A Recognizable Oil Platform Off Santa Barbara Will Soon Be Shut for Good

A major spill in ‘69 changed California’s approach to fossil fuels.

The presence of platforms off the coast of California once promised a rich future of fossil fuel production for the Golden State. But after the devastating 1969 spill in the waters off Santa Barbara drew public consternation and national attention, those massive machines lost favor and new steps were taken to prevent new ones from being constructed in both local and federal waters.

Fifty years later, Platform Holly, one of 27 oil platforms between Huntington Beach and Point Arguello, will shut down after its most recent owner filed for bankruptcy almost two years ago. Seventeen miles from the infamous well that spilled 80,000 barrels of oil into the Pacific, Holly lingers like a “rusty ghost ship,” a visual reminder of a very different era in California energy policy.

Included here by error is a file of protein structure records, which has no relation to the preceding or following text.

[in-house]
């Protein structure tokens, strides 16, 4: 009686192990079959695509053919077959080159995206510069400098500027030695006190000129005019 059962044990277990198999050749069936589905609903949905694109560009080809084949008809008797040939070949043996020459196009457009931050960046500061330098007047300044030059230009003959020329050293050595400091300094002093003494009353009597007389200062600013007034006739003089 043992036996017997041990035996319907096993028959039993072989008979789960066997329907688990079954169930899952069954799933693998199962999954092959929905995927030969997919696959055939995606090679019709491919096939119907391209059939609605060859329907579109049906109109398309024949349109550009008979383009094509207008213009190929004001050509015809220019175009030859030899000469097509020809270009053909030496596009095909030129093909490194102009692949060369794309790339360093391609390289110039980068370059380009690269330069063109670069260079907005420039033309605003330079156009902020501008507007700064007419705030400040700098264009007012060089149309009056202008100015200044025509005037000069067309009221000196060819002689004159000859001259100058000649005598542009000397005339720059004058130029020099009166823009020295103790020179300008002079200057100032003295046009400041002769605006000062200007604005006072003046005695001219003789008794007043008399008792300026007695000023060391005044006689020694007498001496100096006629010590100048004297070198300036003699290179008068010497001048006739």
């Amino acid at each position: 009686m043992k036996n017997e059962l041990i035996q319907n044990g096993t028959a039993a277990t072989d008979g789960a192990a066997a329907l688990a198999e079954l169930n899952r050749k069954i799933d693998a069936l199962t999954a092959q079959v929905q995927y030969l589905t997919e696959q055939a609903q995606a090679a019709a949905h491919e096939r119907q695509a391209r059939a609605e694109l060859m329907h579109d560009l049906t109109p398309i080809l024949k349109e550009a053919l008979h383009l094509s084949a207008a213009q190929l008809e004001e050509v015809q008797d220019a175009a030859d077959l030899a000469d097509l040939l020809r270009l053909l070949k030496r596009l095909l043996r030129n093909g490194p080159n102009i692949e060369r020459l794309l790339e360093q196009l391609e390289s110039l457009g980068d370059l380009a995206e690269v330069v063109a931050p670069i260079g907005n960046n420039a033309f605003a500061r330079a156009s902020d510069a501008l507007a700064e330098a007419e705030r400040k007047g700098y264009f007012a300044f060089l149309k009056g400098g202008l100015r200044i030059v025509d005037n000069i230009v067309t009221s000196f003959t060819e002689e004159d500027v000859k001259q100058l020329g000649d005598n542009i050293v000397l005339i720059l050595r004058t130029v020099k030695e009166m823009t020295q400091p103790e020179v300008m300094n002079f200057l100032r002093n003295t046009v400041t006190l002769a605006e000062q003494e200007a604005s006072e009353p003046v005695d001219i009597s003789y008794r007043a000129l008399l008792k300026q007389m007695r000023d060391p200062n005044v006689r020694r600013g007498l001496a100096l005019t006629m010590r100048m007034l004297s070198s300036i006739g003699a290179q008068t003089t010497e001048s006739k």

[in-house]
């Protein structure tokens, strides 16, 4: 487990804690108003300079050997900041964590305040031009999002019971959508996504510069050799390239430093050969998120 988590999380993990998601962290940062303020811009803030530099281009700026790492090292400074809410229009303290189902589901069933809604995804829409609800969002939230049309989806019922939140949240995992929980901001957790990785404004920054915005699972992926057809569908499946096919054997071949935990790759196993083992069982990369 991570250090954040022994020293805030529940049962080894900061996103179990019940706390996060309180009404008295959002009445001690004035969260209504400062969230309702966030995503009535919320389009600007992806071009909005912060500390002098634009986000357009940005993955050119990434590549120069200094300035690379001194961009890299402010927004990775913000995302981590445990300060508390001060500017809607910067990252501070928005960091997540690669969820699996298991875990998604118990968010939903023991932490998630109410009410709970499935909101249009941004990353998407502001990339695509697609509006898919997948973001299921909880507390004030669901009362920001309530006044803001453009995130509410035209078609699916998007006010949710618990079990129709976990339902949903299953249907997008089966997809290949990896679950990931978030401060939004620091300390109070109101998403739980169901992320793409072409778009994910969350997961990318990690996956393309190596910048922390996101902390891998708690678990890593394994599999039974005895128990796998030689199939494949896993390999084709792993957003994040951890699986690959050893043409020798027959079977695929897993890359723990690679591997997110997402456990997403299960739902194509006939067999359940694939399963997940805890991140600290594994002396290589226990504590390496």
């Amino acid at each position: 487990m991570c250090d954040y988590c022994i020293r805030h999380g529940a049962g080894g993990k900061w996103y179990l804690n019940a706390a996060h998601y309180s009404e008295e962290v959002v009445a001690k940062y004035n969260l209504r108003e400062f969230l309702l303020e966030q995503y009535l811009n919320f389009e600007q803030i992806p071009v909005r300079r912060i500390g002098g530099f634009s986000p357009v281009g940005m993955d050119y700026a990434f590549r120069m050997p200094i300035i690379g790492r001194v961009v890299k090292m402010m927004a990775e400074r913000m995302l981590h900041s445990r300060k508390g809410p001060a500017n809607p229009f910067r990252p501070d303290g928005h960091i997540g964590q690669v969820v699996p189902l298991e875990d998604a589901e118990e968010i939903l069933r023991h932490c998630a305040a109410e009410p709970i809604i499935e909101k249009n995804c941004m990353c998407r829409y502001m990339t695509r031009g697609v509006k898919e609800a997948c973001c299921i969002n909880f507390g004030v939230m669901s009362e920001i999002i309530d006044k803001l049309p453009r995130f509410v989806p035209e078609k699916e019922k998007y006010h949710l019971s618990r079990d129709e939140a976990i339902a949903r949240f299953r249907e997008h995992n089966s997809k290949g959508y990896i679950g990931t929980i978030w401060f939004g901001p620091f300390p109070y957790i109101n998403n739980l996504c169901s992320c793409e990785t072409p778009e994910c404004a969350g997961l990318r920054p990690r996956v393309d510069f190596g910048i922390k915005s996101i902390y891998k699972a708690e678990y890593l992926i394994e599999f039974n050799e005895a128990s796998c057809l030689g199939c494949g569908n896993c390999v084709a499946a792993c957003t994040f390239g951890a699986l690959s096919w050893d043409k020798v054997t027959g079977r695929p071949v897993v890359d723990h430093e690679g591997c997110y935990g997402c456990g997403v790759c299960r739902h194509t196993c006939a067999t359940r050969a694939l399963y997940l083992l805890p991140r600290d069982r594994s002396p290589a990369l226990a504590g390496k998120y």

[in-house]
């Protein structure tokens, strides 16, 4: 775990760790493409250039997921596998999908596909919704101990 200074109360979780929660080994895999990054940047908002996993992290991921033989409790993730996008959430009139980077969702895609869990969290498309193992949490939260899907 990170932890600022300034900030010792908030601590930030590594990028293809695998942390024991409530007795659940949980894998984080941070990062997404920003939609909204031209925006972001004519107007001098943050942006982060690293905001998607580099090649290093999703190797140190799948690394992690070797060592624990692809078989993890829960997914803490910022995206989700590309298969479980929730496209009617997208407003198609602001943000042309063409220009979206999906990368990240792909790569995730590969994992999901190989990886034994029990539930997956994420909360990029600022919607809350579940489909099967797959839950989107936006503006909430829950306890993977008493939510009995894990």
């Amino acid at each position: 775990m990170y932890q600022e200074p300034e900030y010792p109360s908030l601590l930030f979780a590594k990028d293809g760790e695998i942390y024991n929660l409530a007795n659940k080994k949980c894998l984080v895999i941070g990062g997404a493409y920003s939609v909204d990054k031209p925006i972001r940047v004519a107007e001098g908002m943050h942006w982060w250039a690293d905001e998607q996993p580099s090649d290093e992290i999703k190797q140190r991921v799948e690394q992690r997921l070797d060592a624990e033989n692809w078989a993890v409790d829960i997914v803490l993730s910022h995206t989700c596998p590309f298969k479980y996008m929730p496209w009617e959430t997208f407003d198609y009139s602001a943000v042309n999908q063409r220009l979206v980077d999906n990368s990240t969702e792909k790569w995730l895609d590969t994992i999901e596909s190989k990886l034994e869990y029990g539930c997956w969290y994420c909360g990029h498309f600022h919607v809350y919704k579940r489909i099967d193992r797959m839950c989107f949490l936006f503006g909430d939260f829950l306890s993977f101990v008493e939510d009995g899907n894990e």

According to the LA Times, “Holly joins six other oil platforms in the Santa Barbara Channel scheduled to be permanently shut down and possibly removed, the result of aging oil fields and a changing political and economic environment that once supported the highest concentration of platforms in the state.

“For nearly five decades, these ungainly structures have earned a nearly iconic, inescapable status in the California landscape. Legend has it that Holly, seen at night from the beach at Isla Vista, inspired Doors singer Jim Morrison to write ‘The Crystal Ship,’ and drivers following the coast from Gaviota to La Conchita might understand why.”

You can read more about Holly, its future and the cost to close it down here.

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